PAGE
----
And at this point we can realize the major breakthrough in this vicious circle of the Middle-eastern politics: Arab revolutions symbolize the first departure from the totalitarian logic of the scapegoat. It's this realization of the Arab people that the source of their plight is not external, but internal. It's the autocratic regimes, their corruption and complete lack of sound social and economic policy that are to be blamed, and not a small country of 7 million people that struggles for its survival.

The second positive change was that the forces that try to utilize the Israel-Palestinian conflict for their domination today are coerced to deal with the real problems of the Middle East. Hezbollah has retreated into the shelters; Syrian regime is struggling with unprecedented protest from within and isolation in the Arab league from outside. And Iran is afraid to loose its last Arab ally. Hamas who was smart to dissociate itself from Assad's regime, is looking for new sponsors, between Egypt and Qatar, and in a meantime, prefers to keep quite.

Of course, the situation is far from ideal. The instability in Egypt and Libya has created zones that are not fully controlled by the authorities, which led to the smuggling of weapons and the terrorist acts from Sinai Peninsula. The collapse of Syrian regime could result in transfer of unconventional weapons and missiles to Hezbollah. And Iran, despite the sanctions and the threat to loose an ally, is coming closer to the nuclear ability. All these considerations lead us to the same conclusion we made a year ago: we need patience and prudence. To make dramatic steps during the regional turmoil, before we could see the light in the end of tunnel, is irresponsible.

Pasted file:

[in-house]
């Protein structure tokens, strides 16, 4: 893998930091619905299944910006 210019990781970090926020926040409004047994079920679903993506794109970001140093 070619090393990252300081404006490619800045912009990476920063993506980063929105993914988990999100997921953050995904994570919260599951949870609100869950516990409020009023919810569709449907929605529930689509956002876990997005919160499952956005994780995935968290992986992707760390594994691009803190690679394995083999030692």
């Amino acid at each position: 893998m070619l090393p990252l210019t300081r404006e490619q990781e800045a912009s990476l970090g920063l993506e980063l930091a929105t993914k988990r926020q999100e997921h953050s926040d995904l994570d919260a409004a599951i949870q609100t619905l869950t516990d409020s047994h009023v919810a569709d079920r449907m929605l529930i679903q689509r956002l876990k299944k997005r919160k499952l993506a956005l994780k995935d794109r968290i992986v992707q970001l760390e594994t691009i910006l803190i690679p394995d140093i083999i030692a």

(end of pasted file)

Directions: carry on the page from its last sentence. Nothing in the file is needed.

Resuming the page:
The chances to make miscalculation during this period are higher. Wrong decisions based on bad estimation could lead to another crisis in this vulnerable situation. An example for this kind of miscalculation is the decision of the PA to not negotiate with Israel, in the hope that in the future they can get better bargaining position. Why? Arab countries are going to deal with their social and economic condition and political stabilization which they consider their first priority.

However, the unilateral strategy of PA is seduced its leaders to make multilateral diplomacy instead of bringing the independence to their people. Well, maybe they feel they can allow this little privilege, since the socio-economic conditions of Palestinians are much better than that of their brothers in the neighboring countries. After all, the only place where people did not have any incentive to go to streets and protest is the West Bank. 

Tuesday, September 20, 2011

No conditions, no taboos - Let's just sit down and talk

Yigal Palmor, spokesperson of the Israel Ministry of Foreign Affairs, uses Youtube to explain why Palestinian unilateral bid for statehood is wrong and leas nowhere.

Tuesday, September 13, 2011

Israel as a scapegoat of the Arab World: Nothing new under the sun

Editorial Board Opinion of Washington Post. There is no better way to explain the September initiative of the Palestinian Authority.

Once again, Israel is scapegoated